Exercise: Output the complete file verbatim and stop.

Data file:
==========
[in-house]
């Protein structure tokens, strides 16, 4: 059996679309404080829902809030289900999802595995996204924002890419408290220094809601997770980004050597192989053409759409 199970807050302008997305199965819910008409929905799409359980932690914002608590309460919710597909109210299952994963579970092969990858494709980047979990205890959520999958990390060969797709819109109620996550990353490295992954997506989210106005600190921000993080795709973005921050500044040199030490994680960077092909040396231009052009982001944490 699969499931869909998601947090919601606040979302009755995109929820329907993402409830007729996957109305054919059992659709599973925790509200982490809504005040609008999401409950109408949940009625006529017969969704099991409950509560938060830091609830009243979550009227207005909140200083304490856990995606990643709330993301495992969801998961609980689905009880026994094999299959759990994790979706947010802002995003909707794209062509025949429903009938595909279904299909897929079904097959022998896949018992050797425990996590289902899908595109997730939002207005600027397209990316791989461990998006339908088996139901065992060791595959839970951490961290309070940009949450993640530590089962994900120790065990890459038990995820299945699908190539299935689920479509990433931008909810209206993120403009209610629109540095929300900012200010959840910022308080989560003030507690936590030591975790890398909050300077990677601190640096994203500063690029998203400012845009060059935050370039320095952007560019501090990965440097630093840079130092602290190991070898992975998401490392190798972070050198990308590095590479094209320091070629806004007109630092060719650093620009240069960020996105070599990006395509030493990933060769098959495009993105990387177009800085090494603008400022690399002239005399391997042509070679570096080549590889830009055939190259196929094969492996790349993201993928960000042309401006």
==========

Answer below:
[in-house]
């Protein structure tokens, strides 16, 4: 059996679309404080829902809030289900999802595995996204924002890419408290220094809601997770980004050597192989053409759409 199970807050302008997305199965819910008409929905799409359980932690914002608590309460919710597909109210299952994963579970092969990858494709980047979990205890959520999958990390060969797709819109109620996550990353490295992954997506989210106005600190921000993080795709973005921050500044040199030490994680960077092909040396231009052009982001944490 699969499931869909998601947090919601606040979302009755995109929820329907993402409830007729996957109305054919059992659709599973925790509200982490809504005040609008999401409950109408949940009625006529017969969704099991409950509560938060830091609830009243979550009227207005909140200083304490856990995606990643709330993301495992969801998961609980689905009880026994094999299959759990994790979706947010802002995003909707794209062509025949429903009938595909279904299909897929079904097959022998896949018992050797425990996590289902899908595109997730939002207005600027397209990316791989461990998006339908088996139901065992060791595959839970951490961290309070940009949450993640530590089962994900120790065990890459038990995820299945699908190539299935689920479509990433931008909810209206993120403009209610629109540095929300900012200010959840910022308080989560003030507690936590030591975790890398909050300077990677601190640096994203500063690029998203400012845009060059935050370039320095952007560019501090990965440097630093840079130092602290190991070898992975998401490392190798972070050198990308590095590479094209320091070629806004007109630092060719650093620009240069960020996105070599990006395509030493990933060769098959495009993105990387177009800085090494603008400022690399002239005399391997042509070679570096080549590889830009055939190259196929094969492996790349993201993928960000042309401006």